|http://www.nationalforensicleague.org/aspx/nav.aspx?navid=270&pnavid=173, fair use claimed|
It is with sadness that I write this blog post for the subject is the passing of a dear friend and mentor, Harold C. Keller. Mr. Keller, or "Coach" as he will affectionately and respectfully be known, passed away this past weekend. I understand that he had moved from the area a few years back and thanks to my friend Daniel I learned of his passing.
I met Coach Keller in August of 1983. It was in Public Speaking I at Davenport West High School. For the next three years, speech and debate for me (and drama) was what Boy Scouts was for me in junior high- my outlet.
I invite and strongly encourage you to read about Coach Keller on the nationalforensicleague.org website. Simply put, he is an amazing man. He was "Mr. Congress" at the National Speech Tournament and the National Forensic League. As the photo above shows, he was a man who could (and did) command a room.
Forget all that. He was my friend. I do not say this to slight his accomplishments. They were many and due of acknowledgement. I say that because he was a great man who transcended his accomplishments. I recall reading Black Hawk Down by Mark Bowden years ago where he talked about the Delta Force Operators as being men who "transcended rank." In other words, they were so damn good at their jobs that they were defined not by their position but their accomplishments. My friend Harold was exactly that in the world of speech and debate.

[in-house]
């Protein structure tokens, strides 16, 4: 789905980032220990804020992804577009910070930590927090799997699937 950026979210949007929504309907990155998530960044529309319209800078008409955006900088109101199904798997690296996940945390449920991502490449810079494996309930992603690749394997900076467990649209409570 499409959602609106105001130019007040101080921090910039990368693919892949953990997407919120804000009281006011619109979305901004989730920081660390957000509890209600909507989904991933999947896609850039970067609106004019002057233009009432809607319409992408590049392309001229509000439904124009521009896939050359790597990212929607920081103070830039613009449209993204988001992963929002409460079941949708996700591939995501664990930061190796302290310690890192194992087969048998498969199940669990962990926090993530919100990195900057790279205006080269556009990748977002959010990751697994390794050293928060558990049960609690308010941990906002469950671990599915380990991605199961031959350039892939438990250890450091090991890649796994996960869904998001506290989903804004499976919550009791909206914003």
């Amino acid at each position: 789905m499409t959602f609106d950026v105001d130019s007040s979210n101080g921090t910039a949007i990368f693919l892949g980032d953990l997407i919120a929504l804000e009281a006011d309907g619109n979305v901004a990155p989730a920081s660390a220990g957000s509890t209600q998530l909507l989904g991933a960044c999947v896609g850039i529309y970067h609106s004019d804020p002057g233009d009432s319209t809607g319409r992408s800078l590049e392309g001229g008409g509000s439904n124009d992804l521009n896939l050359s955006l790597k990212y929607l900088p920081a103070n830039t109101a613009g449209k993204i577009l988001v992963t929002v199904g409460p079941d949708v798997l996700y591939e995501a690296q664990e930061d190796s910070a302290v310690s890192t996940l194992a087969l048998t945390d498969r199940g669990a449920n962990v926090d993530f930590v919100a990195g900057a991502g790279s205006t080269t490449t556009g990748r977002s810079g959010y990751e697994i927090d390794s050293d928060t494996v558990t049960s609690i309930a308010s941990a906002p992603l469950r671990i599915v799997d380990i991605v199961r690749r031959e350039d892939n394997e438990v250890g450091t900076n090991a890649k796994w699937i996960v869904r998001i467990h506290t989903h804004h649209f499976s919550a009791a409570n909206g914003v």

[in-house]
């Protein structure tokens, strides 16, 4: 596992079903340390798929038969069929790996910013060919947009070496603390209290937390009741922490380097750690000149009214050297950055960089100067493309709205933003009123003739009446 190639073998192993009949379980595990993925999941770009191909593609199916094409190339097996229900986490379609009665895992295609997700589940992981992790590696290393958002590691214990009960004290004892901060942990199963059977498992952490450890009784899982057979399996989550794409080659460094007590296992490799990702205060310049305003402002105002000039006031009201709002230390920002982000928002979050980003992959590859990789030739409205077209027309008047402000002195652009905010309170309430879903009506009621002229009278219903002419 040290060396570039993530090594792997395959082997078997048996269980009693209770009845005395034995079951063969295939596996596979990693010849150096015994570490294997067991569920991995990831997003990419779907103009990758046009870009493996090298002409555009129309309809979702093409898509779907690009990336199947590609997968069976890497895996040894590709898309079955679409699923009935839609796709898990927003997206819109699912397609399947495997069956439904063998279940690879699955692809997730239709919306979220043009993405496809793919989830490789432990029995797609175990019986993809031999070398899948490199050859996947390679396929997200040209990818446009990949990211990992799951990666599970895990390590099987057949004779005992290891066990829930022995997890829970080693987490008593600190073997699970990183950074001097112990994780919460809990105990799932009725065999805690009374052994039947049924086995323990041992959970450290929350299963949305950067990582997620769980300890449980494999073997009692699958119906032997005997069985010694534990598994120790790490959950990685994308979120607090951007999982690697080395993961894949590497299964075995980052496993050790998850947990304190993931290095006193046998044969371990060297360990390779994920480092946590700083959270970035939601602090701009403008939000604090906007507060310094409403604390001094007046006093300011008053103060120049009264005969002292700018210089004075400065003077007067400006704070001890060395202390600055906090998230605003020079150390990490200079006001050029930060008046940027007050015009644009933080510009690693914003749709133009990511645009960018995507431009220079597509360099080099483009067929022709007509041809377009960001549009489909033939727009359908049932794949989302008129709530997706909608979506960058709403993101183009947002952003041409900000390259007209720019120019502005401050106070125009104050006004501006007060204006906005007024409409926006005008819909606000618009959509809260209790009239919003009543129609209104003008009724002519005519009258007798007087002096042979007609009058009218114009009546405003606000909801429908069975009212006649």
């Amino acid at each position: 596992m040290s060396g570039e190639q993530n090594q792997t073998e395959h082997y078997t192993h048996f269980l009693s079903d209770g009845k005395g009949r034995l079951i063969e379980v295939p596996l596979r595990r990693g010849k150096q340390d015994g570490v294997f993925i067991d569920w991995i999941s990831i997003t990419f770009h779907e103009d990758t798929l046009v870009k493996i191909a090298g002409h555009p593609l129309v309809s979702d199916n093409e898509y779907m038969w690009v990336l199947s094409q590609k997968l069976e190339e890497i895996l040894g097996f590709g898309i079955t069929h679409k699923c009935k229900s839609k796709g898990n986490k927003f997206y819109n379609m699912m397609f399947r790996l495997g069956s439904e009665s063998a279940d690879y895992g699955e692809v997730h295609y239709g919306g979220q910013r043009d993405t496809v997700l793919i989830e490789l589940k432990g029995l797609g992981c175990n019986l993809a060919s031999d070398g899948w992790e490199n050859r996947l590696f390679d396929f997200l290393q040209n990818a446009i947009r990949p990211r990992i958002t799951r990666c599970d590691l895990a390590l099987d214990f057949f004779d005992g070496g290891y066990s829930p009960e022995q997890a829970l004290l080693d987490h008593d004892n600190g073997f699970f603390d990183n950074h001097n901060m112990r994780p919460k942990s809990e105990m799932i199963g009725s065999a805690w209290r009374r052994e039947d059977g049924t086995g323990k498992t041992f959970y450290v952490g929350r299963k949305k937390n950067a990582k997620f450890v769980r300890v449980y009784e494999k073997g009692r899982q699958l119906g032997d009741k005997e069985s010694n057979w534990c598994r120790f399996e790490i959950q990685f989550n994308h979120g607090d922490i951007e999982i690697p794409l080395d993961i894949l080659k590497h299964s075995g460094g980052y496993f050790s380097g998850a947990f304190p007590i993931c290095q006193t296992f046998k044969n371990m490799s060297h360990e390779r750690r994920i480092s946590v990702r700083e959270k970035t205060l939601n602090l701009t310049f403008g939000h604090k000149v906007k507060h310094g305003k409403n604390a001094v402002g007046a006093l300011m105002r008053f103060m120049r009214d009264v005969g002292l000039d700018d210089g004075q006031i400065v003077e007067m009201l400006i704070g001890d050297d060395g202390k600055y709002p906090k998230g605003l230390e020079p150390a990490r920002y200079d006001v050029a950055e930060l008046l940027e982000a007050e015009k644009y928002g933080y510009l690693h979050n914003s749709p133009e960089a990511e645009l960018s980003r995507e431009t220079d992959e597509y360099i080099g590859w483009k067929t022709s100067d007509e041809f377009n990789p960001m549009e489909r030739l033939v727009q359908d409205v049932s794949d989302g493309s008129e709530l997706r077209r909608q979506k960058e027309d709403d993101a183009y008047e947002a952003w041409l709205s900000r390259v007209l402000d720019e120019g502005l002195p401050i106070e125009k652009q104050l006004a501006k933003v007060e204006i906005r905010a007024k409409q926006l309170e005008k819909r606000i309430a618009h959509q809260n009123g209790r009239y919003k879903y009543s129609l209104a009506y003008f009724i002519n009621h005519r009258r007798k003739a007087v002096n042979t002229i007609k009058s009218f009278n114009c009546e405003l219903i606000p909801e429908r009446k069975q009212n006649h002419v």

I may be wrong but I bet I'm close to when I claim that Coach K touched the lives of thousands of speech and debate kids. I talked to my friend Prasanta tonight and we reminisced about the great times we had in speech and debate. She beat me in a Lincoln-Douglas debate in 1986. Coach K's response was so great when he said, "Well, it's like losing to your sister."
There was another part to Harold Keller. He taught the basic speech class at our high school. Many kids did not want to take this class and some failed. Still, I have yet to meet anyone who was in Mr. Keller's speech class who did not like and respect him. Even if he failed a kid, he did it with respect. He knew better than most the challenge of public speaking.
I will miss my dear friend and mentor Harold Keller. He said that one should strive to be, "a good person speaking well." I hope I am. I know he was. Rest easy my friend.
Be well my friends,